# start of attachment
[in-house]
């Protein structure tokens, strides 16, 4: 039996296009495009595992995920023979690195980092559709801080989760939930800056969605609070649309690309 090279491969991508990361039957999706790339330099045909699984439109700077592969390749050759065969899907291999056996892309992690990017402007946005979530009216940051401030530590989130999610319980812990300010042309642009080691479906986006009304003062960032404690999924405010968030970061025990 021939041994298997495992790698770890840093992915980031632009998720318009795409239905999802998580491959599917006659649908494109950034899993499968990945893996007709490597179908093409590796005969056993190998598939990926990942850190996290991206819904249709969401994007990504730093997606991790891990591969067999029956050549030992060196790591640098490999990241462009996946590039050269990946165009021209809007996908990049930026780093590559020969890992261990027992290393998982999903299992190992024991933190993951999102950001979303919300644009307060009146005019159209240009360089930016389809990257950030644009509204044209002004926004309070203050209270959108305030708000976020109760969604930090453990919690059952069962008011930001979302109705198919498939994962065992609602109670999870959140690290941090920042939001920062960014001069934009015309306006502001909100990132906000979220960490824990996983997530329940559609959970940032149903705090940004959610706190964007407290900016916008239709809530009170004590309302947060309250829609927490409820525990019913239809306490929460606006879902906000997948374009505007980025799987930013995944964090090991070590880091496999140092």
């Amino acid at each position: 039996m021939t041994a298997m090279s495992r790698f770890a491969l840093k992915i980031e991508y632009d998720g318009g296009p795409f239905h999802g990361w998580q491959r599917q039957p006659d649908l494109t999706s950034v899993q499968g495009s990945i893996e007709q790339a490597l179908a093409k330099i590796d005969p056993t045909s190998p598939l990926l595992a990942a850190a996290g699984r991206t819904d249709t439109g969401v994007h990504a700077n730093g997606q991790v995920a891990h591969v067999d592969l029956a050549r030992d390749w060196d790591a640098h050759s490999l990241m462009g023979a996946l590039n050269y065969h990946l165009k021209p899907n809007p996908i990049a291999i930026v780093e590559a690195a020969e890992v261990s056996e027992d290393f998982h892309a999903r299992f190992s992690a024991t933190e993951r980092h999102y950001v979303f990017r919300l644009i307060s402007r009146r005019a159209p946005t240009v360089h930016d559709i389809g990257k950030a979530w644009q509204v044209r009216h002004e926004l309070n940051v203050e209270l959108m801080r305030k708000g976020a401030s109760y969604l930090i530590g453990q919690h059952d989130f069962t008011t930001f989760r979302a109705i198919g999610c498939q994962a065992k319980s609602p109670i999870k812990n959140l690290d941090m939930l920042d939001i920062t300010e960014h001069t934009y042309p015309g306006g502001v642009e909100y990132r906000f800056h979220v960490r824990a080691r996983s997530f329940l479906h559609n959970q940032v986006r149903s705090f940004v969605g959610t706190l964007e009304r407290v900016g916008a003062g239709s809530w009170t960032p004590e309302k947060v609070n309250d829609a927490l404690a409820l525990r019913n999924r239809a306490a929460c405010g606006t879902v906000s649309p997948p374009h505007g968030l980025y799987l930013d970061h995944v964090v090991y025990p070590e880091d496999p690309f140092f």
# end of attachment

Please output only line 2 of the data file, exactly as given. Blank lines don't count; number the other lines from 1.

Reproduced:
């Protein structure tokens, strides 16, 4: 039996296009495009595992995920023979690195980092559709801080989760939930800056969605609070649309690309 090279491969991508990361039957999706790339330099045909699984439109700077592969390749050759065969899907291999056996892309992690990017402007946005979530009216940051401030530590989130999610319980812990300010042309642009080691479906986006009304003062960032404690999924405010968030970061025990 021939041994298997495992790698770890840093992915980031632009998720318009795409239905999802998580491959599917006659649908494109950034899993499968990945893996007709490597179908093409590796005969056993190998598939990926990942850190996290991206819904249709969401994007990504730093997606991790891990591969067999029956050549030992060196790591640098490999990241462009996946590039050269990946165009021209809007996908990049930026780093590559020969890992261990027992290393998982999903299992190992024991933190993951999102950001979303919300644009307060009146005019159209240009360089930016389809990257950030644009509204044209002004926004309070203050209270959108305030708000976020109760969604930090453990919690059952069962008011930001979302109705198919498939994962065992609602109670999870959140690290941090920042939001920062960014001069934009015309306006502001909100990132906000979220960490824990996983997530329940559609959970940032149903705090940004959610706190964007407290900016916008239709809530009170004590309302947060309250829609927490409820525990019913239809306490929460606006879902906000997948374009505007980025799987930013995944964090090991070590880091496999140092």